The Impact of Minimum Age of Employment Regulation on Child Labor and Schooling: Evidence from UNICEF MICS Countries
Promoting minimum age of employment regulation has been a centerpiece in child labor policy for the last 15 years. If enforced, minimum age regulation would change the age profile of paid child employment. Using micro-data from 59 mostly low-income countries, we observe that age can explain less than 1 percent of the variation in child participation in paid employment. In contrast, child-invariant household attributes account for 63 percent of the variation in participation in paid employment. While age may explain little of the variation in paid employment, minimum age of employment regulation could simultaneously impact time allocation. We do not observe evidence consistent with enforcement of minimum age regulation in any country examined, although light work regulation appears to have been enforced in one country.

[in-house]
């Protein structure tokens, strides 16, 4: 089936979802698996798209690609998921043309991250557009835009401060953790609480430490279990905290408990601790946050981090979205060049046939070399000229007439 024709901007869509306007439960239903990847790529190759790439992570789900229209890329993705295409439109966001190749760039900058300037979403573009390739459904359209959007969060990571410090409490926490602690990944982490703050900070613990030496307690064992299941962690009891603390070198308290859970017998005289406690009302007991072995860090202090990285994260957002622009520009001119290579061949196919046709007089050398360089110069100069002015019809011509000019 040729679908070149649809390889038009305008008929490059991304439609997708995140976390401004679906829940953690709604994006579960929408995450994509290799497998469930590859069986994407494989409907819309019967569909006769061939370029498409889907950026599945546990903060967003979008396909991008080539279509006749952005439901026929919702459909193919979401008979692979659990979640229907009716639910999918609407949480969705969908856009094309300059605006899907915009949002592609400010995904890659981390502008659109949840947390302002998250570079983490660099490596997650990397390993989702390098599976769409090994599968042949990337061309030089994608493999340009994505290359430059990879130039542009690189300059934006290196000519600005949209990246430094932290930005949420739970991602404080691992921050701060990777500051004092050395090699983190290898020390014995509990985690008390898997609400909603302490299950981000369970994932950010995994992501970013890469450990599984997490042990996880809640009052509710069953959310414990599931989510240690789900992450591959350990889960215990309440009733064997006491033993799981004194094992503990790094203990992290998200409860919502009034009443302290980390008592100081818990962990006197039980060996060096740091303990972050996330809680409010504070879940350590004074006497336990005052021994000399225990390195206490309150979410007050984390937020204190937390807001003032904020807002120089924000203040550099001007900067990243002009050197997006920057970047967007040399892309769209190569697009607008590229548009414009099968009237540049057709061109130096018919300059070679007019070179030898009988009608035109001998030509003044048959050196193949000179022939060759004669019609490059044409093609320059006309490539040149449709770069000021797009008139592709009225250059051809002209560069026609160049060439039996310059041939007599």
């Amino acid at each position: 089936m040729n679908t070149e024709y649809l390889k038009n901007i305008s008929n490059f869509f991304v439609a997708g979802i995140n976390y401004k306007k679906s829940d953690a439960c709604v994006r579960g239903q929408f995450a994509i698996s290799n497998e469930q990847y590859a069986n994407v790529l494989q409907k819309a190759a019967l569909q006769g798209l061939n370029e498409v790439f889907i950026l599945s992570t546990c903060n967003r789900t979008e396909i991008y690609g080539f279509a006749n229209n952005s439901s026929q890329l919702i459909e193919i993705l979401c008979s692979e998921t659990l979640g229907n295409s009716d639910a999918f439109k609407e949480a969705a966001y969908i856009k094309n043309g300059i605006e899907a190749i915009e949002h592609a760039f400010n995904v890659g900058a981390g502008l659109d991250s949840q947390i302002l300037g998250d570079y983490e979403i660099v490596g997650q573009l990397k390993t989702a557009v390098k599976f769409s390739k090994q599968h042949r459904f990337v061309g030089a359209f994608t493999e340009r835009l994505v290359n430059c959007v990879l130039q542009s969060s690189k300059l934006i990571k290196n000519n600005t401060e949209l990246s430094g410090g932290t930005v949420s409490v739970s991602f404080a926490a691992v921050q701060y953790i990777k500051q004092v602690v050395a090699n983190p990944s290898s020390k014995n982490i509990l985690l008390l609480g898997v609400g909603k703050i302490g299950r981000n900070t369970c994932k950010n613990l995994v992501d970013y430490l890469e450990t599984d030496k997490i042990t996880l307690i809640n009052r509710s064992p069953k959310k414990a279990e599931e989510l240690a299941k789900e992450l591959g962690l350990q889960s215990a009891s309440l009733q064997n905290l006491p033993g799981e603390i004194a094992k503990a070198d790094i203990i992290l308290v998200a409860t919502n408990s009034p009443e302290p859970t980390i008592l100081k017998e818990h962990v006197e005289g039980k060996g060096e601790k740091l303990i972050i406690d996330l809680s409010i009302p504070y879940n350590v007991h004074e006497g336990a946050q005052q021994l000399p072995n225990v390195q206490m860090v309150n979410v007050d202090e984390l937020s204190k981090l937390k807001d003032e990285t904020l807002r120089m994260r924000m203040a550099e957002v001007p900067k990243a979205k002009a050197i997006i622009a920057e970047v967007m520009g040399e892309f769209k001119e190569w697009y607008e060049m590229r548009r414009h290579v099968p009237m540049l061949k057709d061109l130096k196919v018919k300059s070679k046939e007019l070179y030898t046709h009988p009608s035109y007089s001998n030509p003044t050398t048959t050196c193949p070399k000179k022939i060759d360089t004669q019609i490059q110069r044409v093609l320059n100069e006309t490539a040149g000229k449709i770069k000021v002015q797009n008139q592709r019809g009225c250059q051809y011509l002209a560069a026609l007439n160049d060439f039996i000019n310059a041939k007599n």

|Date of creation:||Dec 2012|
|Date of revision:|
|Publication status:||published as IZA Journal of Labor Policy December 2012, 1:14, Open Access Date: 31 Dec 2012 The impact of minimum age of employment regulation on child labor and schooling * Eric V Edmonds, Maheshwor Shrestha|
|Note:||CH DEV LS|
|Contact details of provider:|| Postal: National Bureau of Economic Research, 1050 Massachusetts Avenue Cambridge, MA 02138, U.S.A.|
Web page: http://www.nber.org
More information through EDIRC
When requesting a correction, please mention this item's handle: RePEc:nbr:nberwo:18623. See general information about how to correct material in RePEc.
For technical questions regarding this item, or to correct its authors, title, abstract, bibliographic or download information, contact: ()
If references are entirely missing, you can add them using this form.